Myeisha Essex is in love with all things pop culture, thanks in large part to her hometown. This Los Angeles native has an encyclopedic knowledge of the entertainment industry and she loves a good trivia game. She received her bachelor’s degree in journalism and media studies from Bennett College for Women and her master's from the Columbia University Graduate School of Journalism. Her work can be found in Sister 2 Sister, Harlem World Magazine, Clutch and on Essence.com. When she's not keeping up with the news or learning Beyonce's latest dance moves, she enjoys watching stand-up comedy on YouTube! Follow her on Instagram @more_about_me
Beyoncé’s new album may have gone platinum in less than a week, but according to reports fans also illegally downloaded the self-titled project nearly a quarter of a million times during the same time span.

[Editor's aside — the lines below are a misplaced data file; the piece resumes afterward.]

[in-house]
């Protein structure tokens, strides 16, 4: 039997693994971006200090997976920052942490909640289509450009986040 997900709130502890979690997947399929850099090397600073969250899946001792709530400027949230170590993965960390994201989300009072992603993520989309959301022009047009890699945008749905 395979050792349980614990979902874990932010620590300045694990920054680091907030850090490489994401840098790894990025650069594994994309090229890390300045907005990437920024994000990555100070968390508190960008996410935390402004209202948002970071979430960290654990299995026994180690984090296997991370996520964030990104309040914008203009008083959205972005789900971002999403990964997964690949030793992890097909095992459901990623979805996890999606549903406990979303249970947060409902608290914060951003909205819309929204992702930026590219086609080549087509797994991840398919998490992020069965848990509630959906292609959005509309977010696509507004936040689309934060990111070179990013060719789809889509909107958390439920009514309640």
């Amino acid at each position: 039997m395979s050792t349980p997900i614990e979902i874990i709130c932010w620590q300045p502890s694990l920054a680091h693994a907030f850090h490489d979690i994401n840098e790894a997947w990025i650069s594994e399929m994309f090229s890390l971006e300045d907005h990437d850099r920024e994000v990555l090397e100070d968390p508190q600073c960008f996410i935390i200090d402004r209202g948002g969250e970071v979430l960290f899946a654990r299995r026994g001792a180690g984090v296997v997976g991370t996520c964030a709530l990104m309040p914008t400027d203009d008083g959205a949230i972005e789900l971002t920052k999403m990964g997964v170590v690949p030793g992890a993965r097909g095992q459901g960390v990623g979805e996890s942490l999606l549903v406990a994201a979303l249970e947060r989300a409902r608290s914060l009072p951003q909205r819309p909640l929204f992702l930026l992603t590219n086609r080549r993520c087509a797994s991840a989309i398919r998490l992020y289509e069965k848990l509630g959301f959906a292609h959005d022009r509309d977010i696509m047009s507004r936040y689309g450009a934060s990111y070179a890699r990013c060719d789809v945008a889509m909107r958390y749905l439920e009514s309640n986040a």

According to Billboard, the pirated copies would have earned Bey another $3.8 million in sales — that is if each person who illegally downloaded the album bought a $15.99 copy.
“As of Dec. 18, Beyoncé’s entire music catalog was shared more than 2 million times over file sharing sites that leverage the BitTorrent download protocol during 2013 — 239,131 of those were shares of her new self-titled album,” according to music data analyst Musicmetric.
Although $3.8 million is a big loss, Musicmetric’s chief executive Gregory Mead said the news is not all bad.
“The usefulness of BitTorrent data is that it allows record labels to have an incredibly detailed insight into where their artists are popular – right down to the town,” he told Billboard. “Although the file-sharing numbers may be high, it will be possible to translate many of these into buyers.”